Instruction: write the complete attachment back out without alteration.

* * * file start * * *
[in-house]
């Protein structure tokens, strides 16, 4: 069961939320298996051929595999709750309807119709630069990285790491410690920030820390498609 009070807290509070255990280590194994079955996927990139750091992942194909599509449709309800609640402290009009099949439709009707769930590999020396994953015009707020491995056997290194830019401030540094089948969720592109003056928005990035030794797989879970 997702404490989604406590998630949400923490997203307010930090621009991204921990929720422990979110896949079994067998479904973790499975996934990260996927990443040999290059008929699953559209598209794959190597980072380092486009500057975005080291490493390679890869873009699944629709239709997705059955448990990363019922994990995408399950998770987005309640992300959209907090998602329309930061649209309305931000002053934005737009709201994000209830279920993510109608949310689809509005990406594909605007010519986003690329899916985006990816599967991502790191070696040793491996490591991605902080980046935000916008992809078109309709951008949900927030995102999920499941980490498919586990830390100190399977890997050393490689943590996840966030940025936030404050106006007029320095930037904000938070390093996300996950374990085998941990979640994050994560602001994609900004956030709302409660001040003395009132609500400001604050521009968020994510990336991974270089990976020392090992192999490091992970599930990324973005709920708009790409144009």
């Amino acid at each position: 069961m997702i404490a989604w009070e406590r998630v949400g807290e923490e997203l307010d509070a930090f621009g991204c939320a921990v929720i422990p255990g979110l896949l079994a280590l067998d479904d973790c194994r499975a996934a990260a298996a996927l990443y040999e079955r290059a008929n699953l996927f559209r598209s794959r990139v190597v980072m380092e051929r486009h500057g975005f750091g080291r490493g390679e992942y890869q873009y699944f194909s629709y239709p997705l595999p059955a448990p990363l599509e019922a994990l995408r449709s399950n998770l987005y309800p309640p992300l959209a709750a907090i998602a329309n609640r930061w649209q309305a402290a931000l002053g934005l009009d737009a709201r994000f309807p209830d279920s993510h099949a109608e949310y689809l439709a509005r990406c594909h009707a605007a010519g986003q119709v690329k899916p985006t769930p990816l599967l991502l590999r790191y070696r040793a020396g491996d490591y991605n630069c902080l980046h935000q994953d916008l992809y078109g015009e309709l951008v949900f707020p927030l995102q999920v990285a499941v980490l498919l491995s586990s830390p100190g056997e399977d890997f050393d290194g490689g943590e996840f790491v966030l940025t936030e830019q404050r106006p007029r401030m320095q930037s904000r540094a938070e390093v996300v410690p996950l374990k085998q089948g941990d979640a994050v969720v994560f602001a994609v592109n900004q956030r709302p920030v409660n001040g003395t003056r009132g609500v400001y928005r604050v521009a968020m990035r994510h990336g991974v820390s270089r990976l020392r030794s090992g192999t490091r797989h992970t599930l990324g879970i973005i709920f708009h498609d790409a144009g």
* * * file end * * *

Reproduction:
[in-house]
């Protein structure tokens, strides 16, 4: 069961939320298996051929595999709750309807119709630069990285790491410690920030820390498609 009070807290509070255990280590194994079955996927990139750091992942194909599509449709309800609640402290009009099949439709009707769930590999020396994953015009707020491995056997290194830019401030540094089948969720592109003056928005990035030794797989879970 997702404490989604406590998630949400923490997203307010930090621009991204921990929720422990979110896949079994067998479904973790499975996934990260996927990443040999290059008929699953559209598209794959190597980072380092486009500057975005080291490493390679890869873009699944629709239709997705059955448990990363019922994990995408399950998770987005309640992300959209907090998602329309930061649209309305931000002053934005737009709201994000209830279920993510109608949310689809509005990406594909605007010519986003690329899916985006990816599967991502790191070696040793491996490591991605902080980046935000916008992809078109309709951008949900927030995102999920499941980490498919586990830390100190399977890997050393490689943590996840966030940025936030404050106006007029320095930037904000938070390093996300996950374990085998941990979640994050994560602001994609900004956030709302409660001040003395009132609500400001604050521009968020994510990336991974270089990976020392090992192999490091992970599930990324973005709920708009790409144009």
């Amino acid at each position: 069961m997702i404490a989604w009070e406590r998630v949400g807290e923490e997203l307010d509070a930090f621009g991204c939320a921990v929720i422990p255990g979110l896949l079994a280590l067998d479904d973790c194994r499975a996934a990260a298996a996927l990443y040999e079955r290059a008929n699953l996927f559209r598209s794959r990139v190597v980072m380092e051929r486009h500057g975005f750091g080291r490493g390679e992942y890869q873009y699944f194909s629709y239709p997705l595999p059955a448990p990363l599509e019922a994990l995408r449709s399950n998770l987005y309800p309640p992300l959209a709750a907090i998602a329309n609640r930061w649209q309305a402290a931000l002053g934005l009009d737009a709201r994000f309807p209830d279920s993510h099949a109608e949310y689809l439709a509005r990406c594909h009707a605007a010519g986003q119709v690329k899916p985006t769930p990816l599967l991502l590999r790191y070696r040793a020396g491996d490591y991605n630069c902080l980046h935000q994953d916008l992809y078109g015009e309709l951008v949900f707020p927030l995102q999920v990285a499941v980490l498919l491995s586990s830390p100190g056997e399977d890997f050393d290194g490689g943590e996840f790491v966030l940025t936030e830019q404050r106006p007029r401030m320095q930037s904000r540094a938070e390093v996300v410690p996950l374990k085998q089948g941990d979640a994050v969720v994560f602001a994609v592109n900004q956030r709302p920030v409660n001040g003395t003056r009132g609500v400001y928005r604050v521009a968020m990035r994510h990336g991974v820390s270089r990976l020392r030794s090992g192999t490091r797989h992970t599930l990324g879970i973005i709920f708009h498609d790409a144009g």